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(CUPERTINO, Calif.) -- Apple CEO Tim Cook opened up to ABC News after the company announced earlier Wednesday that it will be investing $350 billion in the U.S. economy over the next five years, creating more than 20,000 jobs.
In a news release, the company also said it would make a $38 billion tax payment to the U.S. as required by recent changes to the tax law. Apple said this would be the largest tax payment of its kind.
While Cook would not "take a position" on how the new tax plan is affecting individuals' taxes, he said $38 billion tax payment would not have been paid under the old system.
"I hope -- I have that faith -- that it will be used for great purpose for the country, whether that's infrastructure or education, or what have you, that will further supply jobs in the U.S." in the short term, Cook told ABC News chief business, technology and economics correspondent Rebecca Jarvis Wednesday.
Apple officials have "always viewed" that the company could only have been started in America and that they feel a responsibility "to give back," Cook said.
"One of the ways to do that is to create jobs," he said.
Apple said Wednesday it would focus on three areas: direct employment by Apple; spending and investment with its domestic suppliers and manufacturers; and fueling the fast-growing app economy that it's created with the iPhone and its App Store.
"We believe deeply in the power of American ingenuity, and we are focusing our investments in areas where we can have a direct impact on job creation and job preparedness. We have a deep sense of responsibility to give back to our country and the people who help make our success possible," Cook said in a press release.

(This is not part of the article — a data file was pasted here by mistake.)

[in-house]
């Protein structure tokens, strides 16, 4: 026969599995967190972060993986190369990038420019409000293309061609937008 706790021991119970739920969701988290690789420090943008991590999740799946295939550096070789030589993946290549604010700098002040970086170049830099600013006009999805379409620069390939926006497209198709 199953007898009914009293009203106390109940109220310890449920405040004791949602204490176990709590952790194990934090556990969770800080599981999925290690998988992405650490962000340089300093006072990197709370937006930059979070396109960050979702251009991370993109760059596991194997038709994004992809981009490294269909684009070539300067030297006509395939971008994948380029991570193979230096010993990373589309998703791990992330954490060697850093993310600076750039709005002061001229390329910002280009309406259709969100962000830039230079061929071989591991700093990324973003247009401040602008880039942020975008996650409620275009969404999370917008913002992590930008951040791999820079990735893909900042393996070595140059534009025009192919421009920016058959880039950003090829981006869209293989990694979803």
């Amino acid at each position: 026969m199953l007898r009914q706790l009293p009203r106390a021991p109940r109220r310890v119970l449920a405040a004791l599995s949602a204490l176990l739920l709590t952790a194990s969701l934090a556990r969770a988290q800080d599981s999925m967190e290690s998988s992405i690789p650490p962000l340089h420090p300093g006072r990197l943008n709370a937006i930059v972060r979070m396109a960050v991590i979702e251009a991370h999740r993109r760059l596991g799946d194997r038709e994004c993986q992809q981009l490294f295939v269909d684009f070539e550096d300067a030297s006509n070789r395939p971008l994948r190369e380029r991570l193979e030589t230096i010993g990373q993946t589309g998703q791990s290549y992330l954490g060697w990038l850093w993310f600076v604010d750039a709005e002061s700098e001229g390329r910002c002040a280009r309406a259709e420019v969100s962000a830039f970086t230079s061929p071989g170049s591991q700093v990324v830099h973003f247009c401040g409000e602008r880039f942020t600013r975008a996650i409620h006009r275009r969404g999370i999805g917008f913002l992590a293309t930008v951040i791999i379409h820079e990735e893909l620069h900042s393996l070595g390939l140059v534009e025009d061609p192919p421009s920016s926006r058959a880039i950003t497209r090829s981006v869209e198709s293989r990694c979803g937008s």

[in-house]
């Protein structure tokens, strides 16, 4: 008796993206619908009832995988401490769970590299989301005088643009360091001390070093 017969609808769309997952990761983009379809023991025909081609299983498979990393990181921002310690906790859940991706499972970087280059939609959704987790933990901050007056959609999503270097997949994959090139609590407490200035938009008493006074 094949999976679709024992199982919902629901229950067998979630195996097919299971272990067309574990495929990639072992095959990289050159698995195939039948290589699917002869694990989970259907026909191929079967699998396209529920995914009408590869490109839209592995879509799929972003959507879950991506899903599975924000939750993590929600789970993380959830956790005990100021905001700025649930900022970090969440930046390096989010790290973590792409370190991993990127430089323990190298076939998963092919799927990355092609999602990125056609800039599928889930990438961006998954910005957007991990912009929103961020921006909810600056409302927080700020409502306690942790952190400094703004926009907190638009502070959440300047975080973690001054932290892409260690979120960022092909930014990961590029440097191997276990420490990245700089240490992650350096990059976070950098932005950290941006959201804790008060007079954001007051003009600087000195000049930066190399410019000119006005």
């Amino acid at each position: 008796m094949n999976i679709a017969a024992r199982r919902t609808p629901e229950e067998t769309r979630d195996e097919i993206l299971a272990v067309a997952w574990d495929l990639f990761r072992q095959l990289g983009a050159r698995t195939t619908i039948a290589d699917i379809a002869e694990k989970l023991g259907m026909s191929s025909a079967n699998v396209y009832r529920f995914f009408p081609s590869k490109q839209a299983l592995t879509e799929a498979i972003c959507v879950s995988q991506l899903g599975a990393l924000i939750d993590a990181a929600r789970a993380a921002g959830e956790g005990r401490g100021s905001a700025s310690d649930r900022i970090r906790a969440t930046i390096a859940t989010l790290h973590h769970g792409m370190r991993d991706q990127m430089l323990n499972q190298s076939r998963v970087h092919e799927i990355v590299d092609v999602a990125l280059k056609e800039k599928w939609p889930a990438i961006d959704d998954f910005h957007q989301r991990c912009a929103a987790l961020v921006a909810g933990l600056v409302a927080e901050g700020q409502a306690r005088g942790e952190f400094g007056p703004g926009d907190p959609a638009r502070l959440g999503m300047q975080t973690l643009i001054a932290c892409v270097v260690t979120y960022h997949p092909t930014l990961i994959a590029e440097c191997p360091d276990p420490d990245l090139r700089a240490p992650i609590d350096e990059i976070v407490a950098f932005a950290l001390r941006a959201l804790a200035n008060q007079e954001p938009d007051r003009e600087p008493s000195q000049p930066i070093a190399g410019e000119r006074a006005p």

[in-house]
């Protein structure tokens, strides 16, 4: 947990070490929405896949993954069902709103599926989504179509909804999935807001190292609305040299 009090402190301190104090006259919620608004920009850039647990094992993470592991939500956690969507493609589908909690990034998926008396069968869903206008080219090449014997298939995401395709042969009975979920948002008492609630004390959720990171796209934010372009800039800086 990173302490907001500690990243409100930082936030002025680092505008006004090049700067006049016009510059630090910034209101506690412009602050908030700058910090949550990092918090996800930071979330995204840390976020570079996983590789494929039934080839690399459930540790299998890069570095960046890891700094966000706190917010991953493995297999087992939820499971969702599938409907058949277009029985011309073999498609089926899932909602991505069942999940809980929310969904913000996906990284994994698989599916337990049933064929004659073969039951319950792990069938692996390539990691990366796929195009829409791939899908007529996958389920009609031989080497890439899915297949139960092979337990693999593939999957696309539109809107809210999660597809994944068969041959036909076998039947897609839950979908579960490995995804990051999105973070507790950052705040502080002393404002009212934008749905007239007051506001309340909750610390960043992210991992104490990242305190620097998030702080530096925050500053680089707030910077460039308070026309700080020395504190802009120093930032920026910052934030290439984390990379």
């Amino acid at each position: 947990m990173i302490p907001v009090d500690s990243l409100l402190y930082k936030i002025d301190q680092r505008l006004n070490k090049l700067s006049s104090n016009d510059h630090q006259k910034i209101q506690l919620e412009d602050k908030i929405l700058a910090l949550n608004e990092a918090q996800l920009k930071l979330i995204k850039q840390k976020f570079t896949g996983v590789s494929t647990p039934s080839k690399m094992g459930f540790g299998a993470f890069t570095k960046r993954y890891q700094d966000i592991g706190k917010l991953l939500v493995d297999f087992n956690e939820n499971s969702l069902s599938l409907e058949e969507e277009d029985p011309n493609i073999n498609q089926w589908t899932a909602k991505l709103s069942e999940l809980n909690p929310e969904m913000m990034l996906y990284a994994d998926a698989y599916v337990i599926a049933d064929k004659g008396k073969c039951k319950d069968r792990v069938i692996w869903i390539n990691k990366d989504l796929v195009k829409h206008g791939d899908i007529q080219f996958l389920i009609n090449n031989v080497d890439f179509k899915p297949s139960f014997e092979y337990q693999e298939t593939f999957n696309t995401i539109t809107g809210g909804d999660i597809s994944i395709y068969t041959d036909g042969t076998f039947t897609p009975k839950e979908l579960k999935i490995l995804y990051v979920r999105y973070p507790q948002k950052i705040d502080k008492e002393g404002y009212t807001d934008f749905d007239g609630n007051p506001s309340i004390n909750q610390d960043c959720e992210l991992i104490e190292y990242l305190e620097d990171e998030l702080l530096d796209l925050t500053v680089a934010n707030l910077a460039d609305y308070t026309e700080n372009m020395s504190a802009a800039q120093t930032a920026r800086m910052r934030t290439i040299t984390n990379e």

Cook said the "educational component" in creating jobs is "huge." Apple has provided a curriculum for kindergarten through 12th grades on using Swift, the programming language developed by the company. It has also invested in community colleges and creating a tutorial for Apple users to learn how to code at its stores.
"It's a place where people go in and hopefully they come out with a little spring in their step," he said. "They know something they didn't know before. ... That's what we aspire to."
Amid Wednesday's news, the company also broke ground on a new site in Reno, Nevada. The new site is an expansion of a smaller data center that was started in 2012, Cook said.
The total investment on the 1,700-acre Reno property will be about $2.6 billion and includes the cost of solar farms that will allow the data center to run on 100 percent renewable energy. Cook said it has been a "long-felt" desire and objective for Apple to run on 100 percent renewable energy.
"When you look at the beautiful land here [in Nevada], it's incredible," Cook said. "We want to do everything we can do to keep it that way."
The Nevada location is "open for business," Cook said, adding that "it feels great to make that kind of difference" in bringing economic activity to the area. Up to 500 people, including electricians, plumbers, and contractors, were working at the site on Wednesday when Cook allowed ABC News a sneak peek of the new data center.
"You know, there's nothing like jobs to give people a sense of purpose," he said.
The center is where FaceTime calls are initiated and where data stored in iCloud like iMessages and photos are located, Cook said.
"It's here," he said. "And we couldn't provide the service that we could provide without it."
Cook said that he hopes the data center will open in 2019 and that Apple will be hiring more people as it gets "closer to the ribbon-cutting of the new building."
Meanwhile, Apple officials are currently searching for where it will place a third campus, Cook said. Its current campuses are located in California and Texas.
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